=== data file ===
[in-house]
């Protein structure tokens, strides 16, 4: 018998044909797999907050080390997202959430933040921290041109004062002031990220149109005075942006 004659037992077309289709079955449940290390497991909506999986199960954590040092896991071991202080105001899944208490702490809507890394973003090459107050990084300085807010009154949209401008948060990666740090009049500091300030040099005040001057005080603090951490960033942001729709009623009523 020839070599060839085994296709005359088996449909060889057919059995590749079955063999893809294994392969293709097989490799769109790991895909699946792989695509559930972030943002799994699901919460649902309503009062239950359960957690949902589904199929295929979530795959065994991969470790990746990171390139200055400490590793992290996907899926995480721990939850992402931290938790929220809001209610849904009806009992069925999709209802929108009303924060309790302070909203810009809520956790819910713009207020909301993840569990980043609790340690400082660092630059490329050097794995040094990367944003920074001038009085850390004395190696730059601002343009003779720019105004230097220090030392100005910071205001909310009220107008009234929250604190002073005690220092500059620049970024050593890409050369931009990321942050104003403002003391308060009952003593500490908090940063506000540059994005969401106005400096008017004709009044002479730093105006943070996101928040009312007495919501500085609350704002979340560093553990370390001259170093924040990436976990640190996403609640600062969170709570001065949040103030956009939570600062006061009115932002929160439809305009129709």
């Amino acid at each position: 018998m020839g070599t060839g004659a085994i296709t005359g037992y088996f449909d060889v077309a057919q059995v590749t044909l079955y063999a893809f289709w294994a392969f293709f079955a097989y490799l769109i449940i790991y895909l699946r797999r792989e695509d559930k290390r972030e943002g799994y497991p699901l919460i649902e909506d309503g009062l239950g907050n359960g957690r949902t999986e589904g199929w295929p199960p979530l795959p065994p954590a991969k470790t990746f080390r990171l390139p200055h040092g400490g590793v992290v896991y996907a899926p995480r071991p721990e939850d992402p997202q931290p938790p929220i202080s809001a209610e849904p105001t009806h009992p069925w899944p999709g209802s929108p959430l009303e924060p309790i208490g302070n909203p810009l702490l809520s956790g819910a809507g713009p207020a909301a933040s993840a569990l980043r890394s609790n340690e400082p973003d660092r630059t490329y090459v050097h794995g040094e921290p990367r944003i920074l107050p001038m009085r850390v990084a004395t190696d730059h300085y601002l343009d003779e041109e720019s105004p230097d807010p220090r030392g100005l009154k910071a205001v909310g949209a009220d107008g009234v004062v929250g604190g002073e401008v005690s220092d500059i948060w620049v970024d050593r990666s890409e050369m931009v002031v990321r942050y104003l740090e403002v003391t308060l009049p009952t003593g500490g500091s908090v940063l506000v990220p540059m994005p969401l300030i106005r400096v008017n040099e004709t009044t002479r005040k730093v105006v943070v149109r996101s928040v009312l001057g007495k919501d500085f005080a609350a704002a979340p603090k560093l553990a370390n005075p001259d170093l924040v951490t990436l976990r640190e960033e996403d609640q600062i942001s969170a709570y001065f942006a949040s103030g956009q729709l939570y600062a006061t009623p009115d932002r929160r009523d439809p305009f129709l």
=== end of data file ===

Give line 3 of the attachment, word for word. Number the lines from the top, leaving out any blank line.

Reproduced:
């Amino acid at each position: 018998m020839g070599t060839g004659a085994i296709t005359g037992y088996f449909d060889v077309a057919q059995v590749t044909l079955y063999a893809f289709w294994a392969f293709f079955a097989y490799l769109i449940i790991y895909l699946r797999r792989e695509d559930k290390r972030e943002g799994y497991p699901l919460i649902e909506d309503g009062l239950g907050n359960g957690r949902t999986e589904g199929w295929p199960p979530l795959p065994p954590a991969k470790t990746f080390r990171l390139p200055h040092g400490g590793v992290v896991y996907a899926p995480r071991p721990e939850d992402p997202q931290p938790p929220i202080s809001a209610e849904p105001t009806h009992p069925w899944p999709g209802s929108p959430l009303e924060p309790i208490g302070n909203p810009l702490l809520s956790g819910a809507g713009p207020a909301a933040s993840a569990l980043r890394s609790n340690e400082p973003d660092r630059t490329y090459v050097h794995g040094e921290p990367r944003i920074l107050p001038m009085r850390v990084a004395t190696d730059h300085y601002l343009d003779e041109e720019s105004p230097d807010p220090r030392g100005l009154k910071a205001v909310g949209a009220d107008g009234v004062v929250g604190g002073e401008v005690s220092d500059i948060w620049v970024d050593r990666s890409e050369m931009v002031v990321r942050y104003l740090e403002v003391t308060l009049p009952t003593g500490g500091s908090v940063l506000v990220p540059m994005p969401l300030i106005r400096v008017n040099e004709t009044t002479r005040k730093v105006v943070v149109r996101s928040v009312l001057g007495k919501d500085f005080a609350a704002a979340p603090k560093l553990a370390n005075p001259d170093l924040v951490t990436l976990r640190e960033e996403d609640q600062i942001s969170a709570y001065f942006a949040s103030g956009q729709l939570y600062a006061t009623p009115d932002r929160r009523d439809p305009f129709l």